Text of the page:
Coming back home.
SOMEWHERE, New York- I boarded the 281 Empire line and pulled out of Penn Station at 10:20 am. On time, clockwork.
The train was packed — not a single seat to spare. It was full of people living in the big city returning home for the weekend. Anyone who says that Americans don’t ride trains has probably never ridden a train here. For short and regional trips, the train is the way to go. It’s better than the bus and cheaper than flying. You can sit back, crack open a beer, watch the world go by out the window, or walk around. Can’t beat it.
I’m among those on the train home. My father should be picking me up at the station in Rochester. Tomorrow I should be heading out to Buffalo to hang out with an old friend and start the process towards Orchard Park on Sunday. It’s the home opener. Place is going to be bonkers.
I gave up my seat to an old couple so they could sit together and only then realized that the seat I moved to didn’t have a window. It was the only seat on the train without window. I have no idea why. So I figured I would just work on the train — staring out the window daydreaming wasn’t going to happen.
I wrote a couple sentences and then put the laptop away.
I read some crap on my phone.
After five hours I ended up unusually bored. I’m generally too busy to be bored, and I kind of appreciate those moments of just sitting, staring at the seat in front of me, rolling on to some other place on the planet.
When the train came into Syracuse the old couple got off and I took my seat back.
I looked out the window. The late afternoon sun was glistening yellow on a wall of trees that were getting ready for autumn. Where the tree lines broke there were golden fields of corn and winter wheat. The intersections were empty country roads that didn’t really seem to lead to anywhere. The sun suddenly flared over my my window as the train went around a bend.
This was the view of home.
I would hope that everyone would think that the place they’re from is the most beautiful place in the world. Simply being able to say, “the place that made me is a good place” really adds something to a life.
People who say, “The place I come from sucks,” are often revealing more about themselves than they would probably like.
I get this feeling of excitement every time I come back here. I begin thinking about all the stupid shit I would do as a kid. I grew up in the countryside — everyday we’d be outside riding bikes, making something happen. We didn’t have computers. We didn’t have phones. There weren’t any online pokies. We didn’t even have cable. We listened to the radio and cassette tapes in walkmans. We were never bored.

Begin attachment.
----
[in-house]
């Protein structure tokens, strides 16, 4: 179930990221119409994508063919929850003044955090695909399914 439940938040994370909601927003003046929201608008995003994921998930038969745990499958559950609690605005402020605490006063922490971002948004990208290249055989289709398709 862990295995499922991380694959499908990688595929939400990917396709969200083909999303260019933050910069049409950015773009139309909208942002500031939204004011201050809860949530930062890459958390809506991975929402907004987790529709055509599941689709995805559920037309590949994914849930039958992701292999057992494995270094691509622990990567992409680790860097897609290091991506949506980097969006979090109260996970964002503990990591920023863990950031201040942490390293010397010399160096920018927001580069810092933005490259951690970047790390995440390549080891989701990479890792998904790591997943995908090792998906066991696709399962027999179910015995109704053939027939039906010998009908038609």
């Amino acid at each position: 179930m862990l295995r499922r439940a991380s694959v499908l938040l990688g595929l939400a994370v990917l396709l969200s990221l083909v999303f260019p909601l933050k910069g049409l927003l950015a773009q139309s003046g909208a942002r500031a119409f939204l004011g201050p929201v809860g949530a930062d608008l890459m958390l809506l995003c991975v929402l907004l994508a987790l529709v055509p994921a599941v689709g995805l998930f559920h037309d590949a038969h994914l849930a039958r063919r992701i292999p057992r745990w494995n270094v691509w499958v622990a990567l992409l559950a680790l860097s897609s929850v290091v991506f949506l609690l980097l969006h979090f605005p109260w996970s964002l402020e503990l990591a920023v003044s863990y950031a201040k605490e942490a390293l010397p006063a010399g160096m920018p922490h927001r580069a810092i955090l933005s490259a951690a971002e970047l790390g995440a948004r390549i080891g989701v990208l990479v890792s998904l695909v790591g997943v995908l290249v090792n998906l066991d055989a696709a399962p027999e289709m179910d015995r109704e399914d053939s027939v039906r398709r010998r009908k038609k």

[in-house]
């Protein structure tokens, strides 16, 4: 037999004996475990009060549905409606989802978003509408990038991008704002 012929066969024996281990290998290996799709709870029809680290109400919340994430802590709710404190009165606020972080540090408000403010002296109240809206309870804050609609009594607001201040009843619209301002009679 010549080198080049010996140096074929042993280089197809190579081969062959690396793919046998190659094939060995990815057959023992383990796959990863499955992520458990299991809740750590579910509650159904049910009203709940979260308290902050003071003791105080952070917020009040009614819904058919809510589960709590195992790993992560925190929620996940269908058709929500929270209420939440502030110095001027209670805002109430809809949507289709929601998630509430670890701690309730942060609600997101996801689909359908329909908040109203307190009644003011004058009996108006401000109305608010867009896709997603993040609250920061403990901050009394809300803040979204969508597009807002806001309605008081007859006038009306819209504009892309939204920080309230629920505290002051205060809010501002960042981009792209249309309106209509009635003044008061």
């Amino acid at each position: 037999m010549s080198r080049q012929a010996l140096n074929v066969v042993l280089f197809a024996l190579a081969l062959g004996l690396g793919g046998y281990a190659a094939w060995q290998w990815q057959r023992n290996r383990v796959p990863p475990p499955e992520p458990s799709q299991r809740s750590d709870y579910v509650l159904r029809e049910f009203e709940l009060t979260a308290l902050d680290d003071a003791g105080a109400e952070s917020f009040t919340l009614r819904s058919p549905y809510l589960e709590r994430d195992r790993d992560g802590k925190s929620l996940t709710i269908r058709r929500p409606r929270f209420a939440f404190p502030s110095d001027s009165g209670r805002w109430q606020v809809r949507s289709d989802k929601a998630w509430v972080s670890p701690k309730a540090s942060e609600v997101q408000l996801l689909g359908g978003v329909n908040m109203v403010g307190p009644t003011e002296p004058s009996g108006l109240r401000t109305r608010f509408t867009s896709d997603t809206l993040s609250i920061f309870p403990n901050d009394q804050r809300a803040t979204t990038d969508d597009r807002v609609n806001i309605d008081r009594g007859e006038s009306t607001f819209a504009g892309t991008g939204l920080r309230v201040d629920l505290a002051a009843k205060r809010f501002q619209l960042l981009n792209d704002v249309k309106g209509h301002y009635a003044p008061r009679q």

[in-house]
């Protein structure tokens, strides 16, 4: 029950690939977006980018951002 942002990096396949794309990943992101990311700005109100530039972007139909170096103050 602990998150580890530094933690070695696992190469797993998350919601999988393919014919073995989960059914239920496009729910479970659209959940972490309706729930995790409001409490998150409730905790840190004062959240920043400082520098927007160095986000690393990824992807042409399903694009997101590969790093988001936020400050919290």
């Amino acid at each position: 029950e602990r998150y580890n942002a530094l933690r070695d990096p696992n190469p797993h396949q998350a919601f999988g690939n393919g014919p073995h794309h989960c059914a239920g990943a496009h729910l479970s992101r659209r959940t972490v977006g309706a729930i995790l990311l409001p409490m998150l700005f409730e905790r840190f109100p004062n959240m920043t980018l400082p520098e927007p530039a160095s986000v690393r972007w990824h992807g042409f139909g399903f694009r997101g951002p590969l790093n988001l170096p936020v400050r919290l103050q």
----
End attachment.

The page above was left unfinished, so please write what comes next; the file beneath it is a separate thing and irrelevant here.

I was able to cultivate a degree of freedom where I grew up that I doubt my daughters will ever have. When I got about 15 or so my parents were pretty hands off — I rode my bike wherever I wanted. My dad was from the same village, so I was able to go around and do the same things that he did when he was my age. In my high school there were only two social groups: the kids who partied and the kids who didn’t. If you were up for going down to the canal bank to get drunk around a bonfire, you were in. Just how interlaced the tribes were there was something pretty unusual — I don’t have anything else to compare it to. I went to school with the same group of kids from the time I was five until I was 17. Everybody really knew everybody else. It was a little backwoods.
I come from a village of 5,000 people, and I have to admit that we were pretty far removed from the rest of the world. We had no idea what was going on anywhere else — nobody ever went anywhere and nobody from elsewhere ever came in — but we didn’t care. Our entire world was right in front of us — but something about this made me want to venture out to the edge of the earth.
It was here that I first began dreaming of the adventures that I would someday have. I’d just walk around in the fields staring off towards the horizon, daydreaming of all the places I would go and the adventures that I would have. I suppose I did end up having those adventures. I’ve certainly went to all of the places.
I was young and everything was yet to come then. Everything was about the future. I would plan, prepare, and train for whatever it was I was going to do. But now that I’m 38 I’m finding myself looking back nearly as much as I’m looking forward. It was once all about what I was going to do and how I was going to do it, but now that I’ve done some things I’m starting to think more about what I’ve already done.
I need to start dreaming again.